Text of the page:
In ancient Rome, rulers had books containing “the predictions of oracles and details about celebrations like the Bacchanalia” burned in order to prevent “disorder and the spread of foreign customs,” according to Roman historian Livy, writing in the 1st century CE. During the medieval period, church officials burned the writings of those who opposed church positions, including Giordano Bruno, who was, himself, also burned at the stake in 1600 CE.
Even today, book burnings are not unheard of. Members of al-Qaida burned books when they invaded Mali and Timbuktu in 2012, and right now, right here in America, books are being challenged, pulled from libraries, and the rhetoric of book burning fired up (no pun intended) once again.
Related: How Books Really Get Banned
Indeed, the United States has been far from free of the smoke of burning books over the years. In 1956, none other than the Food and Drug Administration burned nearly seven tons of books by Wilhelm Reich, whose works included such titles as The Sexual Revolution and The Mass Psychology of Fascism. (Don’t feel too bad for him, though; he also peddled pseudoscientific theories about “orgone accumulators,” which he claimed could cure cancer.)
In more recent years, book burnings have been less likely to be handled directly by the government than by groups of “concerned citizens.” In 1973, a North Dakota school board threw “objectionable” books into the school furnace, while there were at least half-a-dozen high-profile burnings of Harry Potter books beginning in 2001, usually led by church groups.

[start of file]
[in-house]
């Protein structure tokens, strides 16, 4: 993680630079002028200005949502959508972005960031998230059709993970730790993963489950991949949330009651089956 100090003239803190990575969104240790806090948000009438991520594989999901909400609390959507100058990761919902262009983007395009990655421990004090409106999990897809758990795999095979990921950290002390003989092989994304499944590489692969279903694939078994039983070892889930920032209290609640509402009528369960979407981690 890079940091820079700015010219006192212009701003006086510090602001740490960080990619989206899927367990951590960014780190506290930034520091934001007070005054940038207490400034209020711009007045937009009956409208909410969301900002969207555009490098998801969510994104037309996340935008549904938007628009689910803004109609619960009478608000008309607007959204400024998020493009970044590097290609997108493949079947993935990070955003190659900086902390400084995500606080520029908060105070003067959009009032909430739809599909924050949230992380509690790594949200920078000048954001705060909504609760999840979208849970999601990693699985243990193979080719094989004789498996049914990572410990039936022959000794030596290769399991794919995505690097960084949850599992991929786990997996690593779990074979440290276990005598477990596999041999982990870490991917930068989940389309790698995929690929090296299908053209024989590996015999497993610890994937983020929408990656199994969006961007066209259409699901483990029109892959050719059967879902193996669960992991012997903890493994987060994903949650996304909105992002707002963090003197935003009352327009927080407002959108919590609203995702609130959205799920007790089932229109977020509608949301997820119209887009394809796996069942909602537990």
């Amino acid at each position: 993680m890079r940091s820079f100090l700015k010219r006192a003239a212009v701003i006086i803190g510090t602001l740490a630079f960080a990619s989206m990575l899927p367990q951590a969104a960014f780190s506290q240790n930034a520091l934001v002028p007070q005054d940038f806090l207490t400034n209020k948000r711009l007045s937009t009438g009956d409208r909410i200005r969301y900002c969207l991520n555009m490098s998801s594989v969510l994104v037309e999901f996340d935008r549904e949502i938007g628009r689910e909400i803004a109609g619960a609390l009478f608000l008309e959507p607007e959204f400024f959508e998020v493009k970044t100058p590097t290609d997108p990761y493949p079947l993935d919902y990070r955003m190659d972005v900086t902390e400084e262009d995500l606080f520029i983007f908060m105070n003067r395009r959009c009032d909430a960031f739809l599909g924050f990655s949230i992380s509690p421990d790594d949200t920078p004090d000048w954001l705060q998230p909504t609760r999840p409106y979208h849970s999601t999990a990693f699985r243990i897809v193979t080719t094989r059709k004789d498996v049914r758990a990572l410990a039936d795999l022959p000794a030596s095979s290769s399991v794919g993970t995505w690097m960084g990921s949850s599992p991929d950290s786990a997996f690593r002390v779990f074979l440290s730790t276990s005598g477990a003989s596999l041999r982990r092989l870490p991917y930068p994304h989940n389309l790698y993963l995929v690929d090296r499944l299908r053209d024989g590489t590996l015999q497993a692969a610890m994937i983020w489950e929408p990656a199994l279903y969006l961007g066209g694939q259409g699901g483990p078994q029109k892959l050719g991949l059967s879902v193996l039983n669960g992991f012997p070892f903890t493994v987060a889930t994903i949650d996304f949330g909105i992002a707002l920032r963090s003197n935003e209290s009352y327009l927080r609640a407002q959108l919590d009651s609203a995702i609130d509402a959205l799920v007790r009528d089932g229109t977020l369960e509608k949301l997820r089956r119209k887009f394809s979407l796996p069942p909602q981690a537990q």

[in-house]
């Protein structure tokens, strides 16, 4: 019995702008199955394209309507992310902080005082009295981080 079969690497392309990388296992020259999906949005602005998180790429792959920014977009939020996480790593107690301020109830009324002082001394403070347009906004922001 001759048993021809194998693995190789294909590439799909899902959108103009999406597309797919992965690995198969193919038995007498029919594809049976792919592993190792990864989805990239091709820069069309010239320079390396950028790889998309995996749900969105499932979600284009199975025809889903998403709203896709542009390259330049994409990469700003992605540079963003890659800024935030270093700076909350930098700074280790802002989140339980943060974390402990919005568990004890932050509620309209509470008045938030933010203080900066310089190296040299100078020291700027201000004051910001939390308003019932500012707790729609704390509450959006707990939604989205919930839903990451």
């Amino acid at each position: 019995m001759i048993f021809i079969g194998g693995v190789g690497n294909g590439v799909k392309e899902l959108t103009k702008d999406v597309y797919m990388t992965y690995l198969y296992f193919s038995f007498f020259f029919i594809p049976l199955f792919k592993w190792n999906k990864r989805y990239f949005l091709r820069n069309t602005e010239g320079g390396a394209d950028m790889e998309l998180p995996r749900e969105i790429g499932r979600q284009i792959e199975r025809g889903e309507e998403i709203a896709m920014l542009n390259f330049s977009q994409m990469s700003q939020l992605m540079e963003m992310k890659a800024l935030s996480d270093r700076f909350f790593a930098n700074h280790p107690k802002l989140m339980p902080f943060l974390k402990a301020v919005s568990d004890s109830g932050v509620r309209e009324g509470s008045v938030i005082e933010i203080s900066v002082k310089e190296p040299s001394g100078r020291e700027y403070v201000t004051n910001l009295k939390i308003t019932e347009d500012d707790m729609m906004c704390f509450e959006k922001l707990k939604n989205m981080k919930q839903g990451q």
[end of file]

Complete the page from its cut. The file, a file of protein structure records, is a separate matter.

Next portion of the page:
Nor was Harry Potter the first popular work to be so specifically targeted. In the 1980s, similar burnings took place across the U.K., targeting Salman Rushdie’s controversial novel The Satanic Verses. While these burnings tend to be smaller in scope than the state-sponsored ones, they send a similar message. “To show your disgust or your dislike for the book, you just burn it,” summarized the organizer of one of the burnings targeting Rushdie’s book.
One of the best-known instances of book burning, however, is one that hasn’t actually happened – at least, not yet. Ray Bradbury’s dystopian sci-fi novel Fahrenheit 451 – named for the temperature at which paper combusts – details a future in which books have been banned, and are destroyed by “firemen” who root them out and burn them.
“A book is a loaded gun in the house next door,” says one of the characters in Bradbury’s classic about the enduring value of literature, and the dangers of mass media and “thought control.” As is often the case in real life, the forces in control of society are afraid of books and the knowledge they contain in Bradbury’s dystopia. Books are outlawed supposedly because they are confusing and depressing, filling people with unnecessary thoughts that merely complicate their lives.
A lot has changed in the centuries since Qin Shi Huang organized the first known state-sponsored book burning in 213 BCE, but in many ways the reasons why books are in danger today are very similar to what they were hundreds or even thousands of years ago.
“Books are the carriers of civilization,” said Barbara Tuchman at her 1980 address at the Library of Congress. Since time immemorial, burning books has been the dominant group’s reactionary response to ideas they find threatening and can’t control. And it's why we must remain vigilant, so that books can continue to carry civilization forward, untouched by flame.